One of the major roadblocks in conducting Environmental Corporate Social Responsibility (ECSR) research is operationalization of the construct. Existing ECSR measurement tools either require primary data gathering or special subscriptions to proprietary databases that have limited replicability. We address this deficiency by developing a transparent ECSR measure, with an explicit coding scheme, that strictly relies on publicly available data. Our ECSR measure tests favorably for internal consistency and inter-rater reliability, as well as convergent and discriminant validity.
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  8.  19
    Haylee Uecker-Mercado & Matthew Walker (2012). The Value of Environmental Social Responsibility to Facility Managers: Revealing the Perceptions and Motives for Adopting ESR. [REVIEW] Journal of Business Ethics 110 (3):269-284.
    This study is grounded in the debate surrounding the perceived value of environmental social responsibility (ESR). Applying the Managerial Theory of the Firm, in-depth interviews were conducted to identify managerial motives, perceptions, and perceived value of ESR. Using sport and public assembly facilities as the research context, environmentally responsible information was obtained from facility managers who were members of the International Association of Venue Managers. In total, 15 one-hour, interviews with key facility personnel demonstrate that (1) internal stakeholder (...)
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  9.  7
    Haiying Lin (2012). Cross-Sector Alliances for Corporate Social Responsibility Partner Heterogeneity Moderates Environmental Strategy Outcomes. Journal of Business Ethics 110 (2):219-229.
    This article provides a new mechanism in understanding how partner heterogeneity moderates an alliance's ability to advance corporate social responsibility goals. I identified the antecedents for firms to select a more diverse set of partners and explored whether more diverse alliances (especially cross-sector alliances) may facilitate partners to achieve more proactive environmental outcomes. I employ 146 environmental alliances formed in the U.S. between 1990 and 2009 to test the assertions. Results suggest that firms with innovative orientation and (...)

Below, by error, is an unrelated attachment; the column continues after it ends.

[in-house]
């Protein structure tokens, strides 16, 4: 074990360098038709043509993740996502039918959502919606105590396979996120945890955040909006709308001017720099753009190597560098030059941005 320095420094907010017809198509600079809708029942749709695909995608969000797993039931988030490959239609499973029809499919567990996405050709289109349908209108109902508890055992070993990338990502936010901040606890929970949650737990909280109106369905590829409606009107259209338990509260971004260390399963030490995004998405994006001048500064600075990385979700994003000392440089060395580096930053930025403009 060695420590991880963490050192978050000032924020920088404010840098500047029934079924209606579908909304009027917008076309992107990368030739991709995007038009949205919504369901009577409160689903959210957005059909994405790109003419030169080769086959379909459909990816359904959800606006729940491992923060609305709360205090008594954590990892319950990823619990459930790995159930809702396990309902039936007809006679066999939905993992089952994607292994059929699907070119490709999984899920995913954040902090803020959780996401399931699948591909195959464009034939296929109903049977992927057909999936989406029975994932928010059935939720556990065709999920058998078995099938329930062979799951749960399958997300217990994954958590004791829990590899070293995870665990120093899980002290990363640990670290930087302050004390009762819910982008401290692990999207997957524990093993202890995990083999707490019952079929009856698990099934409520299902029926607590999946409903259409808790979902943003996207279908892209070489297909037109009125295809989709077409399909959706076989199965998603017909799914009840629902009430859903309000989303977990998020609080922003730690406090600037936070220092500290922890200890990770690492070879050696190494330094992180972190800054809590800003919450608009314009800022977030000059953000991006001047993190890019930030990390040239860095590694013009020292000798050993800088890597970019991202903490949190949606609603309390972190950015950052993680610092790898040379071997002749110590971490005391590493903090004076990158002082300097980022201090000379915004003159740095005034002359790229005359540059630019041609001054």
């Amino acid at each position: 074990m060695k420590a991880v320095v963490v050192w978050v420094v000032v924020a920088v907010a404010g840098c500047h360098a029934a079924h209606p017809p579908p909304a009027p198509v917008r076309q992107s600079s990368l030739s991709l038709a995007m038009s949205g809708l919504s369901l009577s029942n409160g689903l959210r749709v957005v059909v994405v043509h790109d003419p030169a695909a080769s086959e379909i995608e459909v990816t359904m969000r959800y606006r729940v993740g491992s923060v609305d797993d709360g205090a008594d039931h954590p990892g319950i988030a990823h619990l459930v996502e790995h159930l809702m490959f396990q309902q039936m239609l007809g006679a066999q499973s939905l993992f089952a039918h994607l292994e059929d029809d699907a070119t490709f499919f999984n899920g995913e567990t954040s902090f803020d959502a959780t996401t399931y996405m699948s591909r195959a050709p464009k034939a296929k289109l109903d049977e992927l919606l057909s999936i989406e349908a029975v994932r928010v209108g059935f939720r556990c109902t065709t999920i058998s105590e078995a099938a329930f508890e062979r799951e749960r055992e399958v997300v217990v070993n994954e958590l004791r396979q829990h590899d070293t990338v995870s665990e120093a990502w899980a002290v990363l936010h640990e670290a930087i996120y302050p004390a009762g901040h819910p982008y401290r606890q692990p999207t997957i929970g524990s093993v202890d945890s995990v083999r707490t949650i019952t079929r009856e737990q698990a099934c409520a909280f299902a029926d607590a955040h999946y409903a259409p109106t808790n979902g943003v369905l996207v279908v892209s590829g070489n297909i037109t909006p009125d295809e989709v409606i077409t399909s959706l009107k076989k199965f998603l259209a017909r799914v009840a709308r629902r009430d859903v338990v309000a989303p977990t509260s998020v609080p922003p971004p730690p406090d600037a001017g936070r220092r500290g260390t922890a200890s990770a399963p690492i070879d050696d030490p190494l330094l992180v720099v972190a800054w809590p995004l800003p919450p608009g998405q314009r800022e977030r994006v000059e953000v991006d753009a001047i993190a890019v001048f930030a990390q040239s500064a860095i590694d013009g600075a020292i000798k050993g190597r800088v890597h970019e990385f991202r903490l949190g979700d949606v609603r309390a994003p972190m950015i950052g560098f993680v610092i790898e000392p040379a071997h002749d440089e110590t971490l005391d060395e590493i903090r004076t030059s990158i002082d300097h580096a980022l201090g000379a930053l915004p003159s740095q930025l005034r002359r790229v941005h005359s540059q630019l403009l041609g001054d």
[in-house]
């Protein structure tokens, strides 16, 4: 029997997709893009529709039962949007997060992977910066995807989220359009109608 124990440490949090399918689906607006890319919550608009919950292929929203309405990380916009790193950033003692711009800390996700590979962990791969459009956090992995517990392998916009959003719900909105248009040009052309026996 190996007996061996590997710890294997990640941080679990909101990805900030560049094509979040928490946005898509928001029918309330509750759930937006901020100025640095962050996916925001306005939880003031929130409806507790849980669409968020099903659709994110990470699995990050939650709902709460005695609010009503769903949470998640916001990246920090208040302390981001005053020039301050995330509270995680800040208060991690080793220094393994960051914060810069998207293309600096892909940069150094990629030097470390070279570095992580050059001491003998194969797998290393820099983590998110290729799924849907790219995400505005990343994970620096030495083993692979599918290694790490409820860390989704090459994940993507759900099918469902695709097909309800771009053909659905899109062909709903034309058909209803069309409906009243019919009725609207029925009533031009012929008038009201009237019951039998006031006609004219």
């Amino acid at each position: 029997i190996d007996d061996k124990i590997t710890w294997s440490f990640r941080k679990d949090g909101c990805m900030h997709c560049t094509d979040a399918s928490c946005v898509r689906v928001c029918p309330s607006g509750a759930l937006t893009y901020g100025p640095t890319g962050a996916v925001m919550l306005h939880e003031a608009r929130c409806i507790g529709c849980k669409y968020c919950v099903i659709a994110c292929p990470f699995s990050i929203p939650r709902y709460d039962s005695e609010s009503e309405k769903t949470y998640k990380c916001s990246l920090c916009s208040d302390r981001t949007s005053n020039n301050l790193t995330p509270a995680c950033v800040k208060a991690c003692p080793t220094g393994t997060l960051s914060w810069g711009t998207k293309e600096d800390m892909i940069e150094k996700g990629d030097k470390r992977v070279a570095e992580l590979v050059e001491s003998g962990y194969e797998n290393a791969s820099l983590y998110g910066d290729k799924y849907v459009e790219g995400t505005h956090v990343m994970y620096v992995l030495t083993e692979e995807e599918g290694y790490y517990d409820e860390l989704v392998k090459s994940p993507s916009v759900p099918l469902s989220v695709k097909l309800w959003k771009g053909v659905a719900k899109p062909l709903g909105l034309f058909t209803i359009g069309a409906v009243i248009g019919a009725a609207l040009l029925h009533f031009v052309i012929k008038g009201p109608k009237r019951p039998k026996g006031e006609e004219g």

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  10.  2
    Hoje Jo, Hakkon Kim & Kwangwoo Park (2015). Corporate Environmental Responsibility and Firm Performance in the Financial Services Sector. Journal of Business Ethics 131 (2):257-284.
    In this study, we examine whether corporate environmental responsibility plays a role in enhancing operating performance in the financial services sector. Because achieving success with CER investing is often a long-term process, we maintain that by effectively investing in CER, executives can decrease their firms’ environmental costs, thereby enhancing operating performance. By employing a unique environmental dataset covering 29 countries, we find that the reducing of environmental costs takes at least 1 or 2 years before (...)
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  11.  17
    A. Salama, K. Anderson & J. S. Toms (2011). Does Community and Environmental Responsibility Affect Firm Risk? Evidence From UK Panel Data 1994–2006. Business Ethics 20 (2):192-204.
    The question of how an individual firm's social and environmental performance impacts its firm risk has not been examined in any empirical UK research. Does a company that strives to attain good environmental performance decrease its market risk or is environmental performance just a disadvantageous cost that increases such risk levels for these firms? Answers to this question have important implications for the management of companies and the investment decisions of individuals and institutions. The purpose of this (...)
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  12.  13
    Ty Raterman (2012). Bearing the Weight of the World: On the Extent of an Individual's Environmental Responsibility. Environmental Values 21 (4):417 - 436.
    To what extent is any individual morally obligated to live environmentally sustainably? In answering this, I reject views I see as constituting two extremes. On one, it depends entirely on whether there exists a collective agreement; and if no such agreement exists, no one is obligated to reduce her/his consumption or pollution unilaterally. On the other, the lack of a collective agreement is morally irrelevant, and regardless of what others are doing, each person is obligated to limit her/his pollution and (...)
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  13.  41
    Georges Enderle (1997). In Search of a Common Ethical Ground: Corporate Environmental Responsibility From the Perspective of Christian Environmental Stewardship. Journal of Business Ethics 16 (2):173-181.
    In recent years, corporate environmental policies have become urgently needed, demanded by influential environmentalist groups and launched by an increasing number of companies. Those demands and efforts, however, often lack an ethical underpinning. This paper deals with some basic ethical issues and outlines three perspectives for further investigation: How can we take into account ethical pluralism that characterizes most contemporary societies?; What is the content of environmental ethics viewed from a Christian perspective, taken as an example of various (...)